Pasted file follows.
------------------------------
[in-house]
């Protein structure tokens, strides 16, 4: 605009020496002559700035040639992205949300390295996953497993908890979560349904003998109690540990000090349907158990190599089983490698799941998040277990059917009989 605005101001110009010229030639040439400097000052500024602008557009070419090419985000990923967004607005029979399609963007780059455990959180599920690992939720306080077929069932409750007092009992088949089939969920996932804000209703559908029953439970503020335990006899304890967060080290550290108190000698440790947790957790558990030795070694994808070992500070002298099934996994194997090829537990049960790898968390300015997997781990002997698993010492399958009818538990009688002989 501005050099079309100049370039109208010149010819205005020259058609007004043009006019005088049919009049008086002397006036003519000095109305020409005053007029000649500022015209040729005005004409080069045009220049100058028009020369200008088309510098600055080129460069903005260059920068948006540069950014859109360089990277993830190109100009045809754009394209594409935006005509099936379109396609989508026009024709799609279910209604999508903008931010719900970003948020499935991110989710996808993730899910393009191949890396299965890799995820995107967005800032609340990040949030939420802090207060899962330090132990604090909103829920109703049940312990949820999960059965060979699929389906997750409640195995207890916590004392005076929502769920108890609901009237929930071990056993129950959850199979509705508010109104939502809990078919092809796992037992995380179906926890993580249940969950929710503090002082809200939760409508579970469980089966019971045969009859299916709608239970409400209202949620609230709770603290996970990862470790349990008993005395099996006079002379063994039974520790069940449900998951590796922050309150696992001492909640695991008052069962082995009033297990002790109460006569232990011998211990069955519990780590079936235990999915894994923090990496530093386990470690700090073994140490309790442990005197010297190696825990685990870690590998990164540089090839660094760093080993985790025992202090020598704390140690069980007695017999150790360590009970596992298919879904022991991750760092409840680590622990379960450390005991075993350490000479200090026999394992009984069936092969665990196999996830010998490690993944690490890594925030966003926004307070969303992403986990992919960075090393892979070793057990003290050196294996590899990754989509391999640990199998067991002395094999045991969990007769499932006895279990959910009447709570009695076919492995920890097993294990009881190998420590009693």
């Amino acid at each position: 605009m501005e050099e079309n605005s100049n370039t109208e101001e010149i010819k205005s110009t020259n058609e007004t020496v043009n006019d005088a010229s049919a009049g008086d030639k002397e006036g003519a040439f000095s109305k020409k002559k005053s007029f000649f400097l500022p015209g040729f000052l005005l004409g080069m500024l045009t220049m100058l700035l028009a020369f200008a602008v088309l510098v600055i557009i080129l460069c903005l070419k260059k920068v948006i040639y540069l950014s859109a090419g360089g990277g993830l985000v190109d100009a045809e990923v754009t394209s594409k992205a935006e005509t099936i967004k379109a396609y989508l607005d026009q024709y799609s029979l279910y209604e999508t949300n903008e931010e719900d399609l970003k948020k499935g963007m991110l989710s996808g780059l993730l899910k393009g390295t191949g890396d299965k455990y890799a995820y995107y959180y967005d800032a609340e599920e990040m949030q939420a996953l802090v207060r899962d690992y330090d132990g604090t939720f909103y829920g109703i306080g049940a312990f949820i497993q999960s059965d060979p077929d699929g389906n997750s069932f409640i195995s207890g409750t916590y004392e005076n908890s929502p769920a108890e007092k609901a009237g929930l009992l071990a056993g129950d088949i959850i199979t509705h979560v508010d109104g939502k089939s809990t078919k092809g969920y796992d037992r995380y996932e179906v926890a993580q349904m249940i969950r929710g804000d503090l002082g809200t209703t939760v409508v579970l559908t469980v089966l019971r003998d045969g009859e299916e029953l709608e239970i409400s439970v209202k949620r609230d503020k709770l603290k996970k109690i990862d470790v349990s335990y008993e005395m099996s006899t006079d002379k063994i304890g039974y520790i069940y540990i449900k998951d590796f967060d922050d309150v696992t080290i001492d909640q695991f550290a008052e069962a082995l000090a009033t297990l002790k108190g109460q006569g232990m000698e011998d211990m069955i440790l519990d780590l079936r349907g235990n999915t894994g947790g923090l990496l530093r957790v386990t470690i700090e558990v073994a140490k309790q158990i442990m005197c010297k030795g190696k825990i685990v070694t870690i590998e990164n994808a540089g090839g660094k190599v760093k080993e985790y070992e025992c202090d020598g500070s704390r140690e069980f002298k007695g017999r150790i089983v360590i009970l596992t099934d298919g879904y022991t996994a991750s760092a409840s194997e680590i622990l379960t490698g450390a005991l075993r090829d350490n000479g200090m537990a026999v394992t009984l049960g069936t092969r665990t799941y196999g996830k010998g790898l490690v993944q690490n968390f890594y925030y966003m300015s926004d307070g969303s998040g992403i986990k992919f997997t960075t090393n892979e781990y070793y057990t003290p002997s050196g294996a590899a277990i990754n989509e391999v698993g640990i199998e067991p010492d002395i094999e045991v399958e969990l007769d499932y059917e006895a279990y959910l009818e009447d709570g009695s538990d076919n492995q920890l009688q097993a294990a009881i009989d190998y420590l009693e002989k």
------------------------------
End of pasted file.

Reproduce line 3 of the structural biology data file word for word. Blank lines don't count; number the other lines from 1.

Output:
């Amino acid at each position: 605009m501005e050099e079309n605005s100049n370039t109208e101001e010149i010819k205005s110009t020259n058609e007004t020496v043009n006019d005088a010229s049919a009049g008086d030639k002397e006036g003519a040439f000095s109305k020409k002559k005053s007029f000649f400097l500022p015209g040729f000052l005005l004409g080069m500024l045009t220049m100058l700035l028009a020369f200008a602008v088309l510098v600055i557009i080129l460069c903005l070419k260059k920068v948006i040639y540069l950014s859109a090419g360089g990277g993830l985000v190109d100009a045809e990923v754009t394209s594409k992205a935006e005509t099936i967004k379109a396609y989508l607005d026009q024709y799609s029979l279910y209604e999508t949300n903008e931010e719900d399609l970003k948020k499935g963007m991110l989710s996808g780059l993730l899910k393009g390295t191949g890396d299965k455990y890799a995820y995107y959180y967005d800032a609340e599920e990040m949030q939420a996953l802090v207060r899962d690992y330090d132990g604090t939720f909103y829920g109703i306080g049940a312990f949820i497993q999960s059965d060979p077929d699929g389906n997750s069932f409640i195995s207890g409750t916590y004392e005076n908890s929502p769920a108890e007092k609901a009237g929930l009992l071990a056993g129950d088949i959850i199979t509705h979560v508010d109104g939502k089939s809990t078919k092809g969920y796992d037992r995380y996932e179906v926890a993580q349904m249940i969950r929710g804000d503090l002082g809200t209703t939760v409508v579970l559908t469980v089966l019971r003998d045969g009859e299916e029953l709608e239970i409400s439970v209202k949620r609230d503020k709770l603290k996970k109690i990862d470790v349990s335990y008993e005395m099996s006899t006079d002379k063994i304890g039974y520790i069940y540990i449900k998951d590796f967060d922050d309150v696992t080290i001492d909640q695991f550290a008052e069962a082995l000090a009033t297990l002790k108190g109460q006569g232990m000698e011998d211990m069955i440790l519990d780590l079936r349907g235990n999915t894994g947790g923090l990496l530093r957790v386990t470690i700090e558990v073994a140490k309790q158990i442990m005197c010297k030795g190696k825990i685990v070694t870690i590998e990164n994808a540089g090839g660094k190599v760093k080993e985790y070992e025992c202090d020598g500070s704390r140690e069980f002298k007695g017999r150790i089983v360590i009970l596992t099934d298919g879904y022991t996994a991750s760092a409840s194997e680590i622990l379960t490698g450390a005991l075993r090829d350490n000479g200090m537990a026999v394992t009984l049960g069936t092969r665990t799941y196999g996830k010998g790898l490690v993944q690490n968390f890594y925030y966003m300015s926004d307070g969303s998040g992403i986990k992919f997997t960075t090393n892979e781990y070793y057990t003290p002997s050196g294996a590899a277990i990754n989509e391999v698993g640990i199998e067991p010492d002395i094999e045991v399958e969990l007769d499932y059917e006895a279990y959910l009818e009447d709570g009695s538990d076919n492995q920890l009688q097993a294990a009881i009989d190998y420590l009693e002989k």